Three plants new to the Garden were introduced in the summer. two species survived until the 1951 - noted in the list. One is questionable as to what she actually planted.

On July 15 she put in Arethusa bulbosa, Dragon’s Mouth, from Deer River MN, 24 plants. This is a MN native orchid that she wrote about in her annual report. She previously planted it in 1935 as did Eloise Butler in 1928 and ’30. It survived for a number of years but is no longer extant.

Late August was cold. Martha’s notes: Aug. 20: “Heavy frost, altho some Sensitive Ferns were the only plants destroyed here.” Aug. 28: “Cold rain all day - fire in stove entire day.”

By the end of summer Martha had set out 2,448 plants, including all of the above. There were not any bird notes in the Summer months.

Autumn 1950

Central upland hill
The newly developed upland hillside, photo by Martha Crone on June 5, 1950. Click on image for a larger version.

By the time the Garden closed the total count of plants set out in 1950 was 3,122. All the plants set up in the autumn months were species already found in the Garden.

In late November she only planted a few Pitcher plants and this curiosity on November 20th, her last entry of the year:
Planted 10 Lotus Lily bulbs, also obtained 3 loads of soil from Lake Susan on Mr. Klein’s land, 1 mile south of Chanhassen. My pool froze over before soil was filled in, so had it dumped on ice.
[This may explain why Ken Avery had trouble with the water channel silting in the early 60’s] Martha always planted Lotus Lily late in the year, sometime by making holes in the ice covered pool and dropping them in. It is also somewhat strange that she brought in soil for the pool, when she had just enlarged the pools in 1948, unless the peaty subsoils were not suitable for the plants she wanted.

As in the previous year, and even with the reduced plant count, there were some existing species that were planted in very large numbers at various times during the year. Rather than list them by season, here is the list for the year of such plants:
Trillium nivale, Snow Trillium, 170 plants.
Viola pedata, Bird’s-foot Violet, 500.
Many of these could be seedlings that Martha had seeded in flats the prior year.

She summarized the years activities in her annual report (3). Here are additional items.

office in fall colors
The Autumn Woodland with the old office, photographed by Martha Crone on October 15, 1950. Click on image for a larger version.

Among the plants added is one that has never been introduced before altho native to Minnesota. It is the rare orchid Arethusa (Arethusa bulbosa). (Martha evidently did not check her records as she clearly listed planting the species on June 24, 1935 with plants from the Gunflint Trail and Eloise had planted it in 1928 and ‘30.) (4) It is hoped that it will become firmly established. After many years of effort success has been gained with such elusive plants as the lovely Fringed Gentian, Trailing Arbutus and various orchids.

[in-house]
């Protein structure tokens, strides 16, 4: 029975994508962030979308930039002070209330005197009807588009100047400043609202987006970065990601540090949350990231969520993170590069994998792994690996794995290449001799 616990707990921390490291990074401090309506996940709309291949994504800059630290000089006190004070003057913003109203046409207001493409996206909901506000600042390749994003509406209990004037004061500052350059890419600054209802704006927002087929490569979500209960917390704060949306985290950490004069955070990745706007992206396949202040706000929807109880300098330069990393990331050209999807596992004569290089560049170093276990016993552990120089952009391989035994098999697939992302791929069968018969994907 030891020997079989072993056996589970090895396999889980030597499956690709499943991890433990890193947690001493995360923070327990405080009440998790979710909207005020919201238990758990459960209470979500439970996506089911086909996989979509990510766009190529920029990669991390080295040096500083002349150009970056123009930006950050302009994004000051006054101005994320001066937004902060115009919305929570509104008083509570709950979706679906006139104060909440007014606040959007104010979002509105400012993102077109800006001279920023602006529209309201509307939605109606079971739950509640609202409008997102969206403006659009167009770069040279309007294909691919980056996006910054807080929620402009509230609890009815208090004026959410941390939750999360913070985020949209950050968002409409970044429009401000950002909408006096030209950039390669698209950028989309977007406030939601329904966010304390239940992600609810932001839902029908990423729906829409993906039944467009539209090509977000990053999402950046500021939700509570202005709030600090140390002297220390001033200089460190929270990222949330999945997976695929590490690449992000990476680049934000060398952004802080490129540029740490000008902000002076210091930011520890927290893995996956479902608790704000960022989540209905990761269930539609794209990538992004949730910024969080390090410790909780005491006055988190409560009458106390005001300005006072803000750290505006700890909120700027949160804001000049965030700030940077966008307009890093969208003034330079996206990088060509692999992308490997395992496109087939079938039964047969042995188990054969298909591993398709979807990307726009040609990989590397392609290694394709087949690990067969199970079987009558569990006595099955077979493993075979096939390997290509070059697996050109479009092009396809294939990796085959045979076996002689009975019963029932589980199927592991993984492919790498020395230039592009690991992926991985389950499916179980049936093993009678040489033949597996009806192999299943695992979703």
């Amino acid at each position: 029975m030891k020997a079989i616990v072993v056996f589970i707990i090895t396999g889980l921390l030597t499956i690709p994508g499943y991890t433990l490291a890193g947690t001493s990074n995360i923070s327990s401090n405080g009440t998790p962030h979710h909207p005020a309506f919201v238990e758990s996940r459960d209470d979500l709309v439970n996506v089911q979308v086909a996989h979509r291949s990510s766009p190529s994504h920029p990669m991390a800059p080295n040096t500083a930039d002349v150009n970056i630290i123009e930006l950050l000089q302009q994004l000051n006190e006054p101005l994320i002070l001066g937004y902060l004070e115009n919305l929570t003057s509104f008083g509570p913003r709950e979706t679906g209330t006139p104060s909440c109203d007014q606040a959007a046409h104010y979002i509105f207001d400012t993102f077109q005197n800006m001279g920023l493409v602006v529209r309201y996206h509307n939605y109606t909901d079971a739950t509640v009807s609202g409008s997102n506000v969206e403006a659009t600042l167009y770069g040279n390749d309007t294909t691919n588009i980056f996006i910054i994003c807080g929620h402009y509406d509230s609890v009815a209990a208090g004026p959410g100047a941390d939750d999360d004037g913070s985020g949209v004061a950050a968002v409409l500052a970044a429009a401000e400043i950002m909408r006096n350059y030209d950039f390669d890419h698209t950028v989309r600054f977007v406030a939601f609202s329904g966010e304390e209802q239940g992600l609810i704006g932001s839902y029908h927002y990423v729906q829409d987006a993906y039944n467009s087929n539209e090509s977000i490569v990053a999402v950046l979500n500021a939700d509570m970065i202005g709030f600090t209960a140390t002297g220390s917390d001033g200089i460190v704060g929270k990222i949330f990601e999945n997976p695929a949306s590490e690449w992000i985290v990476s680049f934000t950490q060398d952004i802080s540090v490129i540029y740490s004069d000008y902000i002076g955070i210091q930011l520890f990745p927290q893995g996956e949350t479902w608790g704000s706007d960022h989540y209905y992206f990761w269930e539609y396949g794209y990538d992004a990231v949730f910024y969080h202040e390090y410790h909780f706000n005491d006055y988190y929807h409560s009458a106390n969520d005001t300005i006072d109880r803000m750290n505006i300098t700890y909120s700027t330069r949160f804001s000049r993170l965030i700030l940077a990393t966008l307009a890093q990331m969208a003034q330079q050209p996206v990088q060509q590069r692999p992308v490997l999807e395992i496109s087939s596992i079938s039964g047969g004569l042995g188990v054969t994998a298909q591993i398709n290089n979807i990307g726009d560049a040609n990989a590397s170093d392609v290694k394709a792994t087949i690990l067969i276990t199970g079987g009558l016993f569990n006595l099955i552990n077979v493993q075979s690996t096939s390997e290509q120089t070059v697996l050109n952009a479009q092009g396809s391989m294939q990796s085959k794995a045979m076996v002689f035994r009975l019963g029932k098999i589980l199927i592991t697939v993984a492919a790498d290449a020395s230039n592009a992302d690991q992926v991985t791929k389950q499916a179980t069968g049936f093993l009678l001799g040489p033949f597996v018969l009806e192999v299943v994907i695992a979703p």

The mimeographed brochure proved a great success and filled a much needed want.

The brochure was something she requested in 1949. In 1951 she developed it further by including a Garden history and a plant list. She estimated the attendance at 48,000, then announced that she was putting together the following: “A complete collection of Kodachrome slides is being made of the flora of the garden. These were shown with lectures on the Wild Flower Garden to Organizations during the Winter.” She actually started taking the images in 1948. In 1951 she would begin to provide listings of slide showings and attendance at them.

Martha completed a tool inventory of the garden in November 1950. How strange today to not see anything with an electric motor, a battery, or a gas engine.

PDF Image of Tool Inventory

(1) The Fringed Gentian™, Vol. 19 No. 2 April 1971
(2) The Fringed Gentian™, Vol. 14 No. 1 January 1966
(3) Annual Reports of the Garden Curator to the Board of Park Commissioners - dated February 7, 1951 to Charles E. Doell.
(4) Garden logs.

Photo top of page: The Upland Garden hillside; photographed on July 30, 1950 by Martha Crone.

To History of: Previous Year ----------- Subsequent Year

Year chart - all years

Garden History Archive

Printable PDF file of this page.

Links to related pages:
- Abbreviated Life of Eloise Butler

- Martha Crone - 2nd Garden Curator

- Ken Avery - 3rd Curator and Gardener

- Cary George - 4th Gardener

- Our Native Plant Reserve - Short document on the origins of the Garden.

- Eloise Butler's writings, a selection of essays written by Eloise Butler on the early Garden years.

- Geography of the Garden- an illustrated tour


Martha Crone's Garden Log and her 1951 Census of plants in the Garden.

Various papers and correspondence of Eloise Butler and Martha Crone in the collection of the Minnesota Historical Society.

Photos by Martha Crone are from her collection of Kodachromes that was given to the Friends by her daughter Janet following Martha's death in 1989.

Meeting Minutes and correspondence of the Friends of the Wild Flower Garden.

Historical Climatology of Minneapolis-St. Paul Area by Charles Fisk.

Friends Home Page

©2017 Friends of the Wild Flower Garden, Inc. Photos as credited. Text and research by Gary Bebeau. "http://www.friendsofthewildflowergarden.org" - 030522